More hot news from the Department of Cheap Political Gestures earlier this week. Under the not even remotely inflammatory headline "Old Slackers Face the Boot" the Evening Standard Evening Standard - Politics RSS feed reports somewhat vaguely on new Government proposals to help employers with the tricky issue of raising retirement with their older staff.
Quite what these proposals are is unclear. The sub-title to the headline is fairly unequivocal “Bosses get new powers to tell workers to retire”, while the text of the article refers only to new powers to tell workers that they should consider retirement, which is clearly a fundamentally different thing,
Moving on from the “workplace discussions” mooted in the Acas Guide to Working Without a Default Retirement Age +ACAS Guide to Working Without a Default Retirement Age - Bing, the new measure proposed is the “protected conversation”, i.e. a conversation about retirement which staff will not be able to use against the employer at a later date. Hmm. It is possible to foresee enormous drafting difficulties in setting the line between a question about an intended retirement date (clearly cautioned against in the Acas Guide, but presumably now intended to be permitted) and blatant age discrimination. After all, though just as important for manpower planning and resource management purposes, the employer which asked its female staff when they were intending to have babies would be on a one-way trip to the Employment Tribunal. Legally the two are just the same.
We also have to remember that the Government already seems to think (despite the Acas Guide) that it is OK to ask about retirement plans. The Employers’ Charter put out by the Department for Business Innovation and Skills The Employer's Charter | Policies | BIS states clearly that so long as an employer acts “fairly and reasonably” (sadly totally undefined) it is entitled to “ask an employee about their future career plans, including retirement”. The Charter is however generally regarded as not worth the paper it is written on so I guess we can just ignore that.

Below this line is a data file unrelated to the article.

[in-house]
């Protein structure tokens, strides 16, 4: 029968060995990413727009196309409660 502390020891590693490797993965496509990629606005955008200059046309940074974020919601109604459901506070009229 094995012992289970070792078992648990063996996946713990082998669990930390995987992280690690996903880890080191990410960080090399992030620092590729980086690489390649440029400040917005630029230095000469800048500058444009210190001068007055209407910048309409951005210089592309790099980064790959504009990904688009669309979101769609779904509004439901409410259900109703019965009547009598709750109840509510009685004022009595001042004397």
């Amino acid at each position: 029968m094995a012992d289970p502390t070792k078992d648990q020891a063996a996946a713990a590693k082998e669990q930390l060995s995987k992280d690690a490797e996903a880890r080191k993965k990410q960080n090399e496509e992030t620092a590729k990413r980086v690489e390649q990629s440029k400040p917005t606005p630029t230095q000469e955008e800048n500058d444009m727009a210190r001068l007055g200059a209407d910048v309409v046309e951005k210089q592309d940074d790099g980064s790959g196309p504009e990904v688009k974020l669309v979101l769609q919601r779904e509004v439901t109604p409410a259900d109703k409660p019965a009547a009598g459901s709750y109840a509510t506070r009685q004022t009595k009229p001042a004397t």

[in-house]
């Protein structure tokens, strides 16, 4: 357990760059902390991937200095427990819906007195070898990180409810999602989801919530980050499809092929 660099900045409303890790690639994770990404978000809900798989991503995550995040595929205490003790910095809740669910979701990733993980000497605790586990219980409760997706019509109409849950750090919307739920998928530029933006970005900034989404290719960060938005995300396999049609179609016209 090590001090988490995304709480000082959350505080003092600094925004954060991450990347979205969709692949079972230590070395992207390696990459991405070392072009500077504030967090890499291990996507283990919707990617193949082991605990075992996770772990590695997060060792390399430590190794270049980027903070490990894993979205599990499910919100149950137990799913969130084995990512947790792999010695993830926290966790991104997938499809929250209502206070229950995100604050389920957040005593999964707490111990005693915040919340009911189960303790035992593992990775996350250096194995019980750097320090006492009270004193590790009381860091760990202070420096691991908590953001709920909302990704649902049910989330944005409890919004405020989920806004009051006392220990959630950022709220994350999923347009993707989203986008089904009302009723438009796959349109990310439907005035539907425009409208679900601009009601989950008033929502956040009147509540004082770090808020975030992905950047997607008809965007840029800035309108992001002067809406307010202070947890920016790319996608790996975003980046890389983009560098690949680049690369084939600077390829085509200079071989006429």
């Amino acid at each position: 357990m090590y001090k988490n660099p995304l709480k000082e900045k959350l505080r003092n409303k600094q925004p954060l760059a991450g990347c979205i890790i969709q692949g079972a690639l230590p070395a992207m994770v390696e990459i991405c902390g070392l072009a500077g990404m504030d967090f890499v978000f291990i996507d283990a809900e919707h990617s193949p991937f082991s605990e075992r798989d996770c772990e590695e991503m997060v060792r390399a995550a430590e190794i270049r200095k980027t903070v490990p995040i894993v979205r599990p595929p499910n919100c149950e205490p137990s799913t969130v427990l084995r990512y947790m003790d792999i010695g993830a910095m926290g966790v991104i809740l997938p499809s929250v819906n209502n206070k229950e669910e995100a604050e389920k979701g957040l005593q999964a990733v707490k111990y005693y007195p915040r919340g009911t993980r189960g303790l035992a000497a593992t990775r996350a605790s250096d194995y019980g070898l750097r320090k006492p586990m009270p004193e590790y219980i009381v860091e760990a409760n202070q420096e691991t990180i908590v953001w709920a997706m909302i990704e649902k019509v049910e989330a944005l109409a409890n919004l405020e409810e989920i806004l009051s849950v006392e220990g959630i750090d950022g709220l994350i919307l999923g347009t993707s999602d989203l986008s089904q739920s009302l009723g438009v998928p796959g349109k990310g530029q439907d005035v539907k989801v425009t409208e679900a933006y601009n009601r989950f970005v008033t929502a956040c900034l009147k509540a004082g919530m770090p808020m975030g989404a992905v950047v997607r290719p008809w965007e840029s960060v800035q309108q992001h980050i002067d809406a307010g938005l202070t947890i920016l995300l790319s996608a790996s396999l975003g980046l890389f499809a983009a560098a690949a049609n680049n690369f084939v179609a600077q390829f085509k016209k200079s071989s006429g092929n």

Deputy Prime Minister Nick Clegg says in support of the new proposals that employers should not be afraid to have “frank discussions” with under-performing staff, regardless of their age, “for fear of those exchanges being used against them unfairly should a dispute end up at Tribunal”. He hopes that the move will allow people to “treat each other like human beings and not like potential litigants”. This sounds great, of course, but is totally incompatible with vast swathes of current employment legislation, in particular as it relates to unfair dismissal and discrimination. In our experience the reluctance to address performance issues “frankly” is in no way limited to older staff. Run that Evening Standard headline again referring to gay, pregnant, religious or disabled slackers, and it becomes instantly unacceptable, even though the brake which fear of litigation relating to those or other protected characteristics can put upon decent performance management procedures is just the same.
We shall see where this particular Big Idea goes in due course. In the meantime, if an employer wants to raise poor performance, all it needs now (just as it ever has) is the evidence.
As to pushing staff towards retirement other than against a background of poor performance, the proposal is silent. It is hard to see that much progress could be made here without running head-on into EU anti-discrimination directives, so it is presumably a case of no change there, then.